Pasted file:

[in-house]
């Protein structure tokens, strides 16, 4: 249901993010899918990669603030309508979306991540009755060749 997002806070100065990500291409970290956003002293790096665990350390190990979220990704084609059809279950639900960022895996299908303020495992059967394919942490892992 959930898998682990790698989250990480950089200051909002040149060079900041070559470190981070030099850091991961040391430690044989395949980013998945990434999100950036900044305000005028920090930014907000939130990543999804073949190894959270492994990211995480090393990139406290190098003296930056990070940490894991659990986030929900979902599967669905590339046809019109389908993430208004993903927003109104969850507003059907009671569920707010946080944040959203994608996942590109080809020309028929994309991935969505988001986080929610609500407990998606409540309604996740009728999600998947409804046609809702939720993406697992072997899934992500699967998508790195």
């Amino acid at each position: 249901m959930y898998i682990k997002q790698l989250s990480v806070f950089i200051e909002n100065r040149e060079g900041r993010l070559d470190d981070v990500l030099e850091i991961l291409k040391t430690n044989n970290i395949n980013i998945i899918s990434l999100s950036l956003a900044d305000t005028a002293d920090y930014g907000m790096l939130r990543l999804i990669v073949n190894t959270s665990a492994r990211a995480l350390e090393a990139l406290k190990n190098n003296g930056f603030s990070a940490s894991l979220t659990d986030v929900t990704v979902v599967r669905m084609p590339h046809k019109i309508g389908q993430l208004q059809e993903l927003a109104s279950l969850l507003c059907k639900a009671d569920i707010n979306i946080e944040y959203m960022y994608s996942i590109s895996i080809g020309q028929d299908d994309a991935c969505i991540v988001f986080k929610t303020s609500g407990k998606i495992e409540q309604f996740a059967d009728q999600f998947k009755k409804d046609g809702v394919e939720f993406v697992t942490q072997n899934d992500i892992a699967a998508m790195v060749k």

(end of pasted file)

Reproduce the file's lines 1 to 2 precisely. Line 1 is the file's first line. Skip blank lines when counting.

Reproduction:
[in-house]
């Protein structure tokens, strides 16, 4: 249901993010899918990669603030309508979306991540009755060749 997002806070100065990500291409970290956003002293790096665990350390190990979220990704084609059809279950639900960022895996299908303020495992059967394919942490892992 959930898998682990790698989250990480950089200051909002040149060079900041070559470190981070030099850091991961040391430690044989395949980013998945990434999100950036900044305000005028920090930014907000939130990543999804073949190894959270492994990211995480090393990139406290190098003296930056990070940490894991659990986030929900979902599967669905590339046809019109389908993430208004993903927003109104969850507003059907009671569920707010946080944040959203994608996942590109080809020309028929994309991935969505988001986080929610609500407990998606409540309604996740009728999600998947409804046609809702939720993406697992072997899934992500699967998508790195």